Britain had obtained in exchange for Havanna in 1763; Britain continued trade with (South of) U.S. after independence 
(industrial goods for cotton). 
e. The West Indies 
On Haiti, Britain in vain tried to help French white planters against Blacks freed by French revolutionaries (1793-98); 
then it helped black Haitians beat a French expeditionary force sent by Napoleon, who re-established slavery, in 1803; 
when Spain made peace with Napoleonic France in 1796, Britain occupied (Spanish) Trinidad, where there had been no 
slavery until the British introduced it (with French planters from Haiti, but only for a few decades). - Grenada was the 
scene of a fierce rebellion of French planters and slaves freed by the French revolutionaries fighting side by side; in 
Dominica, French Republicans tried to expel the British with the help of Caribs (R.C., Creole speakers under French 
In 1795/1796, 40,000 British soldiers died of fever or were incapacitated in the West Indies (v. above). 

III. Everyday Life (in 18
 century Britain) 
1. London 
In the 18
 century London became Europe’s largest port and its population was rapidly increasing (from 500,000 in 1700 
to one million in 1801). In all of Britain, the population increased enormously (cf. industry, emigration to colonies): 
passing through London on foot was an ordeal: no drainage, offal thrown down from windows, darkness favouring 
criminals at night …; – John Gay ("The Beggar’s Opera") gives a vivid image of London in his humorous poem "On 
Walking the Streets of London." Also see: "Gin Lane", a picture by the famous engraver and painter William Hogarth, 
who was one of the first "cartoonists" attracting the vices of society: the lower classes, without doctors, teachers, police, 
adequate housing, were taking to gin (instead of beer…) 
There were "gin riots" ("No gin, no king!") when Parliament imposed taxes on gin, the dangerous means of "escapism" 
for the poor.  Gin consumption did not disappear until Victorian middle-class decency and the religious revival had made 
the way down to the lower classes in the 2
 half of the 19
 century. "Gin palaces" were then turned into "music halls", 
and teetotal(l)ers (tea total?) strove for a peaceful mood in the slums, helped by the Salvation Army. ("Music halls" 
declined only when the cinema and radio (="non-U" for "wireless"!) came in the first decades of the 20
 century; in the 
1980s, as TV becomes less attractive, we seem to witness a new increase in "going out" to bingo-halls and discos 
replacing theatres and cinemas.) – Coffee houses, the favourite haunts for (upper) middle-class intellectuals in the 18
century, disappeared in the 19
 century  --  when tea became the national beverage  --  , and with them, the lively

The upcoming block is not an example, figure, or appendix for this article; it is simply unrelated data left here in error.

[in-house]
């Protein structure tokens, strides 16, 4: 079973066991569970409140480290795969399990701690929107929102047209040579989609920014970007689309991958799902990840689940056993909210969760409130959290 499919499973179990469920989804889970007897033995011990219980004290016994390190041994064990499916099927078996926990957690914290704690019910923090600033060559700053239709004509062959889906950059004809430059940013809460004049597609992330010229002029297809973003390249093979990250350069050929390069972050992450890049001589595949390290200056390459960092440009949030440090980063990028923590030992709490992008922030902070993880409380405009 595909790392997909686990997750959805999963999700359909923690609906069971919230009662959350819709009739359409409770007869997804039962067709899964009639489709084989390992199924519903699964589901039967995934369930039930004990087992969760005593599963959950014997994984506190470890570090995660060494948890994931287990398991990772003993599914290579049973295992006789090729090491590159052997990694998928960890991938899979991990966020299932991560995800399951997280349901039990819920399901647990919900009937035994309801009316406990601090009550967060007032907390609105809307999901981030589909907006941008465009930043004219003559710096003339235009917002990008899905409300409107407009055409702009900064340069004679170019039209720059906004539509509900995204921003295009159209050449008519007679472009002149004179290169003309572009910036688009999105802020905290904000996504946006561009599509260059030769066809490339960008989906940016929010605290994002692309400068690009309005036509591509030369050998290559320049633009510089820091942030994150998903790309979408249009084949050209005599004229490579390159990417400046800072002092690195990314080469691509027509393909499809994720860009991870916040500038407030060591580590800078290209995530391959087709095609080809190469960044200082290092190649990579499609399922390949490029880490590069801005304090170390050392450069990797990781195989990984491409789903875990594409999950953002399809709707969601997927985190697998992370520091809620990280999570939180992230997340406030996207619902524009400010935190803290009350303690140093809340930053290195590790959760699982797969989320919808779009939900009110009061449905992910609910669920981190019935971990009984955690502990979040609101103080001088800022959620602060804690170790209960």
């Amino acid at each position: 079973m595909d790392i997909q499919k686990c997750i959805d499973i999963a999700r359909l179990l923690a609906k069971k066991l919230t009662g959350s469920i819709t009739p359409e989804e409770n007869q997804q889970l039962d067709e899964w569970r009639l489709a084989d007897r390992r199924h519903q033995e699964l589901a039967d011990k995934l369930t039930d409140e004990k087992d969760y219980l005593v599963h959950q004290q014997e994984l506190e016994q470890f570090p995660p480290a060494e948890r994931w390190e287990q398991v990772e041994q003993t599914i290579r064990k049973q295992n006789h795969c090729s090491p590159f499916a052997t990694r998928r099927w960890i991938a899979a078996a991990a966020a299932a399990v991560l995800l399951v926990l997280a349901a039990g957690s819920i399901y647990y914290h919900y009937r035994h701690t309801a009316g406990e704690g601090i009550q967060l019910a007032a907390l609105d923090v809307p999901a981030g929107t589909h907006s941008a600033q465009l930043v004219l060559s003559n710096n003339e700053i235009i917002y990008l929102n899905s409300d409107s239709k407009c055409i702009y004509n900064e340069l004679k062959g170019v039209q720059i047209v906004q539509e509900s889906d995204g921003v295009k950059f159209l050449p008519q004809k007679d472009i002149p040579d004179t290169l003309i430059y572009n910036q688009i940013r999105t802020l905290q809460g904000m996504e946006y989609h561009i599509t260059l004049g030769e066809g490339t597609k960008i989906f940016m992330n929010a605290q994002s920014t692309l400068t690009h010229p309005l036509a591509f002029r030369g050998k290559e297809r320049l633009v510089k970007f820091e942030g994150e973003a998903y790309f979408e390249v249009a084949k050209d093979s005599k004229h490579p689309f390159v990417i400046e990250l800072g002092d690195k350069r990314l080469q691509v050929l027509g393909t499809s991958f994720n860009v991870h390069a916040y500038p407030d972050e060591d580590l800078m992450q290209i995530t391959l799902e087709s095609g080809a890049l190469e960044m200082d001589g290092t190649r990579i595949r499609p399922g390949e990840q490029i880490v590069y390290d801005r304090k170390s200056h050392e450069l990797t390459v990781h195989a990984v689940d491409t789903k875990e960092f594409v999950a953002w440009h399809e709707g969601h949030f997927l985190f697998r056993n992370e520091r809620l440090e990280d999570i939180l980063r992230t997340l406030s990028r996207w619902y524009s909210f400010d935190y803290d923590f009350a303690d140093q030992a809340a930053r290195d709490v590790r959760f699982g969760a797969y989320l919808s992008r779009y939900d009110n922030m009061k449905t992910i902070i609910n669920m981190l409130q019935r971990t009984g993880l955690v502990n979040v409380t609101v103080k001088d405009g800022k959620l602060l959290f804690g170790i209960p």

discussions that had taken place there. 
In 1790, however, London streets were well-lit and paved (even the broad pavements of today were there to be enjoyed 
in the City of Westminster v. Karamzin: Letters of a Russian Traveller), and so was Dublin (v. Mirza Abu Taleb: Voyages 
in Asia, Africa, and Europe; the Persian-Indian Taleb travelled to Europe around 1800). 
2. Provincial England 
The "Gin Crisis" had been provoked by the big land-owners, who had increased the productivity of their fields after the 
famines of the 17
 century, and who could not sell (export) all the wheat their fields yielded: they made (more) gin from 
wheat and encouraged its consumption. When anti-gin taxation - which gave compensation to land-owners who left their 
land untilled! - put an end to this sort of income, they (the biggest among them) turned to trade (overseas commerce), 
and added their unproductive land to their parks, which soon, like the country houses they rebuilt (in classical styles), 
became part of the "conspicuous consumption" (Veblen, American sociologist) practised by the 18
-century (aristocratic) 
wealthy. Like the palaces, the gardens were objects of intense artistic activity and aesthetic theoretizing: Hogarth, e.g., 
praised the (baroque!) curved line, the "line of beauty", which produced a feeling (sentiment! Originally, "sentimental" 
meant "sensitive", though in the then fashionable intensity; cf. German "empfindsam", and cf. below, philosophy) of 
freedom while being an impressive (i.e., well-defined) form; cf. "The Serpentine" Lake in Kensington Gardens, London). 
Rural England before the Industrial Revolution - was that the Good Old Times? 
On the one hand there were the self-respecting craftsmen and the peasants content in their productive work, the squire 
(country gentleman, esp. the chief landowner in a district) in his "House", their Justice of the Peace who saw to it that his 
favourites were elected to Parliament, but who (thus) normally cared for the well-being of his villagers: "Squir(e)archy". 
On the other hand there was work lasting for over twelve hours a day; people died young from disease or lack of medical 
care and cleanliness; and criminals and debtors were treated with a harshness and severity that would shock today 
(debtors were thrown into prison until their debt was paid for; more than 200 crimes were punishable with death). Cf. 
our point of view on traffic, however: pedestrians who don't pay attention are killed at a rate that those times "only" 
accepted in times of war … 
With very little bureaucracy existing in England, the Lord Lieutenant (high nobility) and J.P.s (gentry) in each county 
guaranteed rule by the aristocracy, responsible to a Parliament filled, at the time, by noblemen or their "clients". Even 
when corruption - widespread in 18